On a recent site inspection to the JW Marriott Grande Lakes in Orlando we saw the meeting space, listened to the employees, tasted the food and smelled the hotel. That’s right – smelled. As we entered the lobby we noticed a lovely tropical/citrus/flowery aroma. The subtle scent co-mingled with the sounds of the central fountain, the glean of the marble floors and the warmth of the lighting. It made a wonderful first impression. In speaking with the General Manager, he mentioned that they took great care to create this unique “signature scent” to heighten the guests’ sensory experience at the property.
Scents create an ambiance and arouse an emotional connection. Just as classical music inspires serenity or a certain song evokes a memory from long ago, a scent can do the same thing (i.e. the smell of fresh baked cookies making you feel at home). The hotel world has been using scents to differentiate themselves for some time. I remember walking into the Mandalay Bay Resort in Las Vegas for the first time and getting a whiff of coconut oil and incense. The fragrance was exotic! It transported me and even relaxed me…let the good times roll!
Today, scent marketing is a strategic business decision and there are companies dedicated to the art. Air Aroma, for example, specializes in creating custom scents for many industries, including hotels. You can even change fragrances over the course of the day or year with their Aroscent Pro technology. They state, “Scent branding is more than just diffusing a pleasant fragrance in a space. It is the art of taking a company’s brand identity, marketing messages, target audience and matching these with a fragrance that amplifies these branding aspects.”
But when is the message overkill? On a recent trip to Quebec City our lovely hotel room was perfect in every aspect except that it smelled. It wasn’t a bad smell either…it was too much of a “pleasant” smell. The affect was like walking into a Febreze factory and the assault gave me a headache. We noticed a diffuser hanging on the wall and immediately detonated the device, removed the industrial strength cartridge and stuck it in the back of the closet. It still lingered. Such a potent scent in a small space did not make sense.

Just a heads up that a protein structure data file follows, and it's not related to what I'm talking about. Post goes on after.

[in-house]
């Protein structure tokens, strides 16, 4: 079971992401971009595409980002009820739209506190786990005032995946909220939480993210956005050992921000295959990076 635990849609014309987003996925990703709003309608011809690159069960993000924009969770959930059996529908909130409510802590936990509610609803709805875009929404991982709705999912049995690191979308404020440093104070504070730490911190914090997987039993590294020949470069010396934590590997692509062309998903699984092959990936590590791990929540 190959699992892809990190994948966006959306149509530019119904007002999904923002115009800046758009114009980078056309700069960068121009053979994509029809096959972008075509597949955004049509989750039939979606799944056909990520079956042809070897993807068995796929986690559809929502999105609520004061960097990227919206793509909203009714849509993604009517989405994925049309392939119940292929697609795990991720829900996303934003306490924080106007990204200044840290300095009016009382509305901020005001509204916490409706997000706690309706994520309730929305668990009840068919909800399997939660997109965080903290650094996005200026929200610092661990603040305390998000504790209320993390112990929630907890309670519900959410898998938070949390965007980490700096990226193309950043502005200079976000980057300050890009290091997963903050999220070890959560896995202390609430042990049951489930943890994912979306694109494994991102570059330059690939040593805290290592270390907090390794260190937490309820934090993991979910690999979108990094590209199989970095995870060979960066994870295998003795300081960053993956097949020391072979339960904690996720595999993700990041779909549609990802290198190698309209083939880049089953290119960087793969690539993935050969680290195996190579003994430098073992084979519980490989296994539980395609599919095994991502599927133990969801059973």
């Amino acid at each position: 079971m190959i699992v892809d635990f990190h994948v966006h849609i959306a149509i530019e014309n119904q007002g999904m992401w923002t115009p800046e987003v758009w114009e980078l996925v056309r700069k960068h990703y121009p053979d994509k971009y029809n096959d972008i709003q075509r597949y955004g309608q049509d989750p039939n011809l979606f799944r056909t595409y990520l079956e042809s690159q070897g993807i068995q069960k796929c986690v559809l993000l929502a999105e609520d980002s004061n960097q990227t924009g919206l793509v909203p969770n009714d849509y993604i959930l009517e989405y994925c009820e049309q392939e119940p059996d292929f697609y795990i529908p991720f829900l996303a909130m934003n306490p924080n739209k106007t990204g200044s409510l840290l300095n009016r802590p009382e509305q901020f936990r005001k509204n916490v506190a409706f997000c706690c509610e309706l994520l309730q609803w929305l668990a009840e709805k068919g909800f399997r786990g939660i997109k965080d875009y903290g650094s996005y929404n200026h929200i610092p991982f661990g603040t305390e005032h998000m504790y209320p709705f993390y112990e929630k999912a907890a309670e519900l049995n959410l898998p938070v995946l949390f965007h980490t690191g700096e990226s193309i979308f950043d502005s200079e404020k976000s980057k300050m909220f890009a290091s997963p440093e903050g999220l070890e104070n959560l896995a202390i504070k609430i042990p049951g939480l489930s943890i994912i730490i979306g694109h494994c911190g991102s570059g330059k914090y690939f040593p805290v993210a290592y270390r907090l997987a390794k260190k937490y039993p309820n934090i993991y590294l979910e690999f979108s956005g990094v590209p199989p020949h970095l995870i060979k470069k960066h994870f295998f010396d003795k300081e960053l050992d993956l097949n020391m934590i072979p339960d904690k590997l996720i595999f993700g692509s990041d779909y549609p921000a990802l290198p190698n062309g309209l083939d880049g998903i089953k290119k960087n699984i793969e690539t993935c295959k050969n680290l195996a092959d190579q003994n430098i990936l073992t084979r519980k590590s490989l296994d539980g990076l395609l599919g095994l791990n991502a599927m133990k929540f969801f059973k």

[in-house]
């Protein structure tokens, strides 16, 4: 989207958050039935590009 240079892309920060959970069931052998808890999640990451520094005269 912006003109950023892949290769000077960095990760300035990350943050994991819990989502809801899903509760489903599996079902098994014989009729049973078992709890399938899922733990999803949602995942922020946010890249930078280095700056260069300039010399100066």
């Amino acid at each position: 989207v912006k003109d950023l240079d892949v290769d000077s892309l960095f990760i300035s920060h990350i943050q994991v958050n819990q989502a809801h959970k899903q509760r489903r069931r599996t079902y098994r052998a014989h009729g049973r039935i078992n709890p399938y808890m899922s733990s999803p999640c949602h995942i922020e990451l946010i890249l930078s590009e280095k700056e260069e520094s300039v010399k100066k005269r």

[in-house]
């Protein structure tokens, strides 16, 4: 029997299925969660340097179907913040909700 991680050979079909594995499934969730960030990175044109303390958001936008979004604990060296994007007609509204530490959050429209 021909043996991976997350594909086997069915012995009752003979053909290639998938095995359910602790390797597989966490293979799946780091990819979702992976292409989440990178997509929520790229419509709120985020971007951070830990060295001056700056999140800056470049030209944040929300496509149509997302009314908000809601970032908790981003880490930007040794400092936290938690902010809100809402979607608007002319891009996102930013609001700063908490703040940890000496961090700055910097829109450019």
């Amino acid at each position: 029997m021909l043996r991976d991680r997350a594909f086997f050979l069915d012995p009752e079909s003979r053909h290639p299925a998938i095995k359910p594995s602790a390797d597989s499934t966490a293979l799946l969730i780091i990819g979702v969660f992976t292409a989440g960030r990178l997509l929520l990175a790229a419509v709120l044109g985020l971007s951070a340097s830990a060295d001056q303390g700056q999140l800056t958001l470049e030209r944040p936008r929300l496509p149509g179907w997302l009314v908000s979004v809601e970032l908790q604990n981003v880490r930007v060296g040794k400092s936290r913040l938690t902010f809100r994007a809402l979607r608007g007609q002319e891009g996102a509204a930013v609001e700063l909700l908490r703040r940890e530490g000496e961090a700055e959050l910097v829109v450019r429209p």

This brings me to my next point – sensitivity. These fragrances are of course chemicals being emitted into our breathing air. Hotels are also recognizing that some guests have allergies or chemical sensitivities and many are now offering hypo allergenic options. For example Hyatt Hotels and Resorts offers Respire rooms which includes hypo allergenic mattresses and pillows, air purifiers and special cleanings to remove allergens in the carpeting and upholstery. Other hotels are following suit.
What are your thoughts? Would you prefer aromatherapy with your hotel stay or an au naturale experience?
In the meantime here are the “Top 10 Scents” in scent marketing and the feelings these evoke, compiled by Scent Marketing Institute/SCENTtrends:
1. Feel safe, secure and nostalgic: Talcum powder
2. Be more alert: Peppermint, citrus
3. Relax: Lavender, vanilla, chamomile
4. Perceive a room as smaller: Barbecue smoke
5. Perceive a room as bigger: Apple, cucumber
6. Buy expensive furniture: Leather, cedar
7. Buy a home: Fresh baked goods
8. Browse longer and spend more: Tailored floral/citrus scents
9. Develop road rage: Unpleasant smells (rotting rubbish, air pollution)
10. Become sexually aroused: For men: pumpkin pie/lavender | For women: the sweat of nursing mothers
Note: Individual memory plays a role. If you have had a traumatic experience involving vanilla, you probably will not find that smell pleasant at all.